Yesterday, the California Department of Financial Protection & Innovation published a 74-page report on its oversight and regulation of Silicon Valley Bank. As explained in this earlier post, the bank was a state chartered bank but the DFPI was not the bank's only regulator. As the report explains, the DFPI shared supervision with federal banking regulators, primarily the Federal Deposit Insurance Corporation and the Federal Reserve. Silicon Valley Bank, moreover, was a subsidiary of a bank holding company which the DFPI did not directly regulate.
Here are some of the points that I found most interesting in the DFPI's report:
- One day after issuing a press release announcing a plan to raise $2.25 billion by selling a mix of common and preferred stock, Silicon Valley Bank "experienced a $42 billion single day outflow".
- The $42 billion outflow set a new record for short-term outflows, eclipsing an outflow of $16.7 billion over 10 days experienced by Washington Mutual in 2008.
- The Federal Reserve Bank of San Francisco "took the lead role in the examination of issues regarding SVB's liquidity with a particular focus on Liquidity Risk Management." (footnote omitted). According to the DFPI, the FRSB examiners "found that SVB's liquidity positions were considered adequate in Q1 2023, but modeling forecast showed potential issues at the three-months mark. SVB had sufficient liquidity to handle a $16 billion single day outflow."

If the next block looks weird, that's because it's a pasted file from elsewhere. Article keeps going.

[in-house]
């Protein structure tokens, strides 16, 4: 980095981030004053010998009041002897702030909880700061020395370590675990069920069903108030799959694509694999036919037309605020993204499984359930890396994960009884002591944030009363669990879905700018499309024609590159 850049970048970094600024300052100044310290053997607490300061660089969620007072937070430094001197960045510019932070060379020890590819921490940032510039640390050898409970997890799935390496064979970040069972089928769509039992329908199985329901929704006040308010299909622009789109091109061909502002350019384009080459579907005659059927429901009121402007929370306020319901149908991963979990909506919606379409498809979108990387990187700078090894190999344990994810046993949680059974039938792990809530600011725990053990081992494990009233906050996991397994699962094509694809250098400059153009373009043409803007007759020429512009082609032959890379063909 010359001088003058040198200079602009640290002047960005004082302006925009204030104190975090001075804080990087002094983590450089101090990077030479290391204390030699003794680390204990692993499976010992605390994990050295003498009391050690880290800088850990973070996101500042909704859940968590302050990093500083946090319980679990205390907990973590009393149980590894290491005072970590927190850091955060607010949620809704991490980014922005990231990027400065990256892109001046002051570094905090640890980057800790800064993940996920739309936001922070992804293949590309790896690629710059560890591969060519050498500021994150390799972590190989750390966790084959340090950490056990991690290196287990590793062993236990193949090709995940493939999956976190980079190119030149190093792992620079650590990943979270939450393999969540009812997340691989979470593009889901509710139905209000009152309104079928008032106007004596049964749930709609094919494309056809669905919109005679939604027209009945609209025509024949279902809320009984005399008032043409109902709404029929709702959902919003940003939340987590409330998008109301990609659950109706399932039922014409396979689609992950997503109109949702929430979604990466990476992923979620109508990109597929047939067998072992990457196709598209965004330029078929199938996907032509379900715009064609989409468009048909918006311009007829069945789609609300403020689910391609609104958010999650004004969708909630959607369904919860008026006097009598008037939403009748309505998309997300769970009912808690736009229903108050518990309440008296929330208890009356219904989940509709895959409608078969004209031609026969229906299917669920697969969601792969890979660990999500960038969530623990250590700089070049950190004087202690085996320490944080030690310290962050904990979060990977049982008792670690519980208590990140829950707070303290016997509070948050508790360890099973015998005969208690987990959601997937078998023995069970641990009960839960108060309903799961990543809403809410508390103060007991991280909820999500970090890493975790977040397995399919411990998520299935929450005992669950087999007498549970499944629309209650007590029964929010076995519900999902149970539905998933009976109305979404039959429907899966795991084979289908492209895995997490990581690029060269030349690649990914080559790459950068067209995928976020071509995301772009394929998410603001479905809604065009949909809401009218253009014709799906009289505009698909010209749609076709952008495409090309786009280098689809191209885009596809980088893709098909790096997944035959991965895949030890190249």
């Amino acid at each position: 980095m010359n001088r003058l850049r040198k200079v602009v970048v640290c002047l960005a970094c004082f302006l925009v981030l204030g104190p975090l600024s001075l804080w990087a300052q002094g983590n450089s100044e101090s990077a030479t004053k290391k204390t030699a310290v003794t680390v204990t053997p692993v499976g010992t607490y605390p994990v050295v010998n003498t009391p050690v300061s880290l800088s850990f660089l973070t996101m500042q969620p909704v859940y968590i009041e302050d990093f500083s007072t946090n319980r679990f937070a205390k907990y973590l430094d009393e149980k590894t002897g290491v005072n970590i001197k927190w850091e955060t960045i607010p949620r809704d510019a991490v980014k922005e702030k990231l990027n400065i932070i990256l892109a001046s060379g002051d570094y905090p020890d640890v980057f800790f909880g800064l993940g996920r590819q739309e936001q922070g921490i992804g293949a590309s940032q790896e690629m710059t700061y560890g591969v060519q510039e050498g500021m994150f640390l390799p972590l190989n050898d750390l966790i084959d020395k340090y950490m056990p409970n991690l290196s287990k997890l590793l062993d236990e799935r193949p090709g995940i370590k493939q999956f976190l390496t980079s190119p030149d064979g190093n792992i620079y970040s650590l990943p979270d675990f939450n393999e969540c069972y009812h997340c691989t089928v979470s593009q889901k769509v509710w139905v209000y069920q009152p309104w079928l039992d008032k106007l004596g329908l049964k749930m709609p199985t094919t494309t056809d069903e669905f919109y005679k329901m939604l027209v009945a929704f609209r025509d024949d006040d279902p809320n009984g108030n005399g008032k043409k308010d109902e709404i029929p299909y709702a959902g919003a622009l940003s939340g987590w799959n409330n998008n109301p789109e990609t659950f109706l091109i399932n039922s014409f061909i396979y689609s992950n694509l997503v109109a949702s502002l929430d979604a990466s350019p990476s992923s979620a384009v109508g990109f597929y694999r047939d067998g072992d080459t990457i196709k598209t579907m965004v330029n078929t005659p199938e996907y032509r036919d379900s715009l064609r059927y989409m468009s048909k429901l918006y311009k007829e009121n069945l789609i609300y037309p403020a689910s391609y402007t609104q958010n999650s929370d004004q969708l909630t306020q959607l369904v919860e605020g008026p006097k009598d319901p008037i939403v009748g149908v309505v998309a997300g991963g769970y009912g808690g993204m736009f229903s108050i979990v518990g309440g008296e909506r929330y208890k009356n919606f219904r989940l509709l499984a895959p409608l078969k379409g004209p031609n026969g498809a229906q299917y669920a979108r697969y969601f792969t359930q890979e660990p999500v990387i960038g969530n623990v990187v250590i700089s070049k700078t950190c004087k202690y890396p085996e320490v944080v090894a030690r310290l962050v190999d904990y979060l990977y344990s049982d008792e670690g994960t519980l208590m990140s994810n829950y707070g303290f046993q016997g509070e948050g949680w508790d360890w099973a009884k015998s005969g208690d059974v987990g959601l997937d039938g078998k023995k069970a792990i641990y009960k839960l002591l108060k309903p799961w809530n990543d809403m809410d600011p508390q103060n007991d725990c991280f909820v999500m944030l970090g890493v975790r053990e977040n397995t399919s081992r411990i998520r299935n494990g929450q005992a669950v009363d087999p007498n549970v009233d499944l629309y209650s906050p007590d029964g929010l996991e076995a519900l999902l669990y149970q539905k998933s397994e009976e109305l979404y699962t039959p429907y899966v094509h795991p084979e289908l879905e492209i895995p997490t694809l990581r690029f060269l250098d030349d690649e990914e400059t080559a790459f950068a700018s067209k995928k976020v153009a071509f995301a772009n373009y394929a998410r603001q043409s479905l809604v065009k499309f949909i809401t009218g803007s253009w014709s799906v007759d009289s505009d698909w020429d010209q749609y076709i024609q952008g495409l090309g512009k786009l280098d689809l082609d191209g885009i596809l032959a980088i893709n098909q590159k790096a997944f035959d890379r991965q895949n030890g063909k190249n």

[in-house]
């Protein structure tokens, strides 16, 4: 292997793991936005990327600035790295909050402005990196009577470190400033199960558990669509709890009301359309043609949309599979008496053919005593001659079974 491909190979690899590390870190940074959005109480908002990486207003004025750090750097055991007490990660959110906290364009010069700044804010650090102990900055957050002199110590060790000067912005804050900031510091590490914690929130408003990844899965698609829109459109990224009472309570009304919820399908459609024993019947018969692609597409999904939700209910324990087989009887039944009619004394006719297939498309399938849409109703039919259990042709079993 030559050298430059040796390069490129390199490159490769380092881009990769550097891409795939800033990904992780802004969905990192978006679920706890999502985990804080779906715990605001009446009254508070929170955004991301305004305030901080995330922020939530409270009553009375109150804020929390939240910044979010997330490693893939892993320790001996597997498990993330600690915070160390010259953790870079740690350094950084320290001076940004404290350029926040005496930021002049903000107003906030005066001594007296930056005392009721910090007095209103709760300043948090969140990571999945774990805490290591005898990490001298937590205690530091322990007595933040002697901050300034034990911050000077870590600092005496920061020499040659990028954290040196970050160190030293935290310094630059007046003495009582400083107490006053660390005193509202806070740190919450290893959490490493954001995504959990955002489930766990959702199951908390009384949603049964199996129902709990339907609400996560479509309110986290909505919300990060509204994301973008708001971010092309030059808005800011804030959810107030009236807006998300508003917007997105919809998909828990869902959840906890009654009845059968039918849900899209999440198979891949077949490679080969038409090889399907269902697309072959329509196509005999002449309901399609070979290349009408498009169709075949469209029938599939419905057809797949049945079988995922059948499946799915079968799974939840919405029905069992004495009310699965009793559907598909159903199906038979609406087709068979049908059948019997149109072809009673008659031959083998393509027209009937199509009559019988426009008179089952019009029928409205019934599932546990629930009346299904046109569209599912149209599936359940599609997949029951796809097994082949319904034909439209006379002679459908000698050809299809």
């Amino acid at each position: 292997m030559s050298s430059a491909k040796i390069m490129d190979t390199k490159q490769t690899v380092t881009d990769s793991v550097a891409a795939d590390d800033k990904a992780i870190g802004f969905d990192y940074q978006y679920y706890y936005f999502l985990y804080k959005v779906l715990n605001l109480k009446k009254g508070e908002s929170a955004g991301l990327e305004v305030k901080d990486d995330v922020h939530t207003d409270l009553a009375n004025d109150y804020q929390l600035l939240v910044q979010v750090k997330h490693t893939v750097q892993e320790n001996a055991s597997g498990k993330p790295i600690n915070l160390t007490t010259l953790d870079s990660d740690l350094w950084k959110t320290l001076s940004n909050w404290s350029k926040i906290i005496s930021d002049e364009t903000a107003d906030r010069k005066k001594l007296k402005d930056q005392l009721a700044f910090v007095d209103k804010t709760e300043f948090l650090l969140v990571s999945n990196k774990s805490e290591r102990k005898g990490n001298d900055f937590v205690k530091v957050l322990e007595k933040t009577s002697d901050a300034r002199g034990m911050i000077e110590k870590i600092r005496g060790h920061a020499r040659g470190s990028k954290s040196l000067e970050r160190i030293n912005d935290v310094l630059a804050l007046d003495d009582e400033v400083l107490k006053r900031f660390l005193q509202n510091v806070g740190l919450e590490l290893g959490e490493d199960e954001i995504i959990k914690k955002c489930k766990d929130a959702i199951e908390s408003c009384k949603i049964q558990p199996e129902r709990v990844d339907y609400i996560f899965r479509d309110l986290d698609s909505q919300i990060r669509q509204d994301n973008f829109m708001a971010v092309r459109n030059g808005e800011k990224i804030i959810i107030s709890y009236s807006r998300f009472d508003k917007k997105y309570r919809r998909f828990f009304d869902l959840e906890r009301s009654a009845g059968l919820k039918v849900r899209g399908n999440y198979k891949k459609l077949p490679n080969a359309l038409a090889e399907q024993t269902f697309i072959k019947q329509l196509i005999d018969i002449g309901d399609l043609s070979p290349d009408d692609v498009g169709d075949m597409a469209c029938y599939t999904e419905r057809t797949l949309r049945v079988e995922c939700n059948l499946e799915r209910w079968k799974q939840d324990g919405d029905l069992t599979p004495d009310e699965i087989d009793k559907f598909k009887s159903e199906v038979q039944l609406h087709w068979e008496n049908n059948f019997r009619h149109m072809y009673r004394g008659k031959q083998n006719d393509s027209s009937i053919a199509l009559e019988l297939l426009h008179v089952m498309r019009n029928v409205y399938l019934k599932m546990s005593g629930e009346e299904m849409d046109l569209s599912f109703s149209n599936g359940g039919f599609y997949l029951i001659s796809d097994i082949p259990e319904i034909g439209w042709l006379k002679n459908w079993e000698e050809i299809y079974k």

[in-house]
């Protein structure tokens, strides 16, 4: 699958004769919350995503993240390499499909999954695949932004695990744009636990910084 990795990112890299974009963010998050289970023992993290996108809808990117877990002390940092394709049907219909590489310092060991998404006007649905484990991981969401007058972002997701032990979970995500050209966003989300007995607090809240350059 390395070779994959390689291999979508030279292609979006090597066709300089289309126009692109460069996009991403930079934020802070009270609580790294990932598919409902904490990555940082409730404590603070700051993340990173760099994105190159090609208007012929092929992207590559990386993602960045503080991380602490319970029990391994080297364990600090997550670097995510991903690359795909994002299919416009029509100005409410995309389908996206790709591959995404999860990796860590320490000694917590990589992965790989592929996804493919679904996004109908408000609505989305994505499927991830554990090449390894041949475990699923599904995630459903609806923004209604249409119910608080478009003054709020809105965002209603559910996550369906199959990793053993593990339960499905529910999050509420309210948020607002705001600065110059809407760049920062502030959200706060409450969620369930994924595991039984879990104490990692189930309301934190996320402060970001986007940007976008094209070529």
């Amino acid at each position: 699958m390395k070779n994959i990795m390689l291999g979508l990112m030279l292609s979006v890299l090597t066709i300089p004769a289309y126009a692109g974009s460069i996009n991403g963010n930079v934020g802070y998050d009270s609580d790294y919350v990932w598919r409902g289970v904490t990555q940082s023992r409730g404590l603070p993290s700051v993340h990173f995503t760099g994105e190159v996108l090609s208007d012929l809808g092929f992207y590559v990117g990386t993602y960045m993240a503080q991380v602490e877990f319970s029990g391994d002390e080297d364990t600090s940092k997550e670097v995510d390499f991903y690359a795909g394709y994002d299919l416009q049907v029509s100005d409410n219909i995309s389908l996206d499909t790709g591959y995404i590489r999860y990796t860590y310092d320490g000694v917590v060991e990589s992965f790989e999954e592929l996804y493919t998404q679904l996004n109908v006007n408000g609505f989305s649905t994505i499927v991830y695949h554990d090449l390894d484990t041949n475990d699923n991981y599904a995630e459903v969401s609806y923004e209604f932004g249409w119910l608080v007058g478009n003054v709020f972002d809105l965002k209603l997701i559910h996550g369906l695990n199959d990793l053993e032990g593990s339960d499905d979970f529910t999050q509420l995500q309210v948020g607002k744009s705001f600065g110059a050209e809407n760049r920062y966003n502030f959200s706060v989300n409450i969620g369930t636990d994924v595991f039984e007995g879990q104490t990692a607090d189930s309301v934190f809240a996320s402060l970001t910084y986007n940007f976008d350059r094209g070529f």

- The DFPI "believes that social media and digital banking technology pose new systemic risks to financial institutions." (footnote omitted).
- At the end of last year, Silicon Valley Bank's uninsured deposits constituted 93.8% of its total deposits. This was the highest ratio of any U.S. Bank with $50 billion or more in total assets at December 31, 2022. Among the five largest California banks by asset size, the bank with next highest percentage (67.7%) was First Republic Bank.
The DFPI's report provides a good primer on bank regulation and the dual charter banking system.